Study Title:

Zinc Toxicity.

Study Abstract

Zinc is a transition metal usually present in nature in its divalent state. It is considered an essential mineral as it is necessary for the production of hundreds of enzymes throughout the body. Daily recommended intake of zinc differ depending on the patient population, and the normal concentration of zinc in serum is 109 to 130 microgram/deciliter. It acts as a cofactor in enzymatic reactions involved in DNA expression, membrane stabilization, vitamin A metabolism, and in the gustatory and olfactory systems. This vast number of functions also contributes to zinc’s importance during fetal growth and development. Additionally, a feature of zinc’s function in the body is its inverse relationship to copper levels, and pharmaceutical preparations are frequently part of the therapy regimen in the treatment of Wilson disease. Chronic zinc toxicity manifests primarily as copper deficiency.[1][2][3][4] Because there are many sources of zinc throughout the environment, exposure and toxicity are not uncommon. There are case reports of toxicity as a result of inhalation from occupational sources, overuse of dietary supplements, use of denture cream, ingestion of pennies secondary to PICA, and erroneously prepared TPN, to name a few. Some of these cases did have fatal outcomes.[5][6][7][8][9][10]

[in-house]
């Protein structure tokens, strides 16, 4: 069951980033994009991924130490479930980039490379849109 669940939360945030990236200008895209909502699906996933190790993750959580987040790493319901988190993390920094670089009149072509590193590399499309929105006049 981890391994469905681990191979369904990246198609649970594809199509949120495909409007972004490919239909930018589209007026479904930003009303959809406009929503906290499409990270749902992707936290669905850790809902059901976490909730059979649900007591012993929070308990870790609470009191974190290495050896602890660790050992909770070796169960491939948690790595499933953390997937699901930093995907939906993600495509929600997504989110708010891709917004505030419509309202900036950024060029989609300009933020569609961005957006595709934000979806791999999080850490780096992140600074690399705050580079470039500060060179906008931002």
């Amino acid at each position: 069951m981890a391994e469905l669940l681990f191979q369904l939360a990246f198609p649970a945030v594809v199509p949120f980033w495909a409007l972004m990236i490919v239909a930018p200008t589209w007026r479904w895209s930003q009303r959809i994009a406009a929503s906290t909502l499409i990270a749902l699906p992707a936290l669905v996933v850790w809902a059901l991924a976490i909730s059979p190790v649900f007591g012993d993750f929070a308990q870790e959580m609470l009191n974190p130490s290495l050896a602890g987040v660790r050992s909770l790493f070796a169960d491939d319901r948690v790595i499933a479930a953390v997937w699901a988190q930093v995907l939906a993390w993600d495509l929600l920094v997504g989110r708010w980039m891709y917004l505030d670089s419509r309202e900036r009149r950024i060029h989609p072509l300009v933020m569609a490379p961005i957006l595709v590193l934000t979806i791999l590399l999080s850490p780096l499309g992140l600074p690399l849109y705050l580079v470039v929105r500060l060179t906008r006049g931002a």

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Study Information

Agnew UM1, Slesinger TL2.

Full Study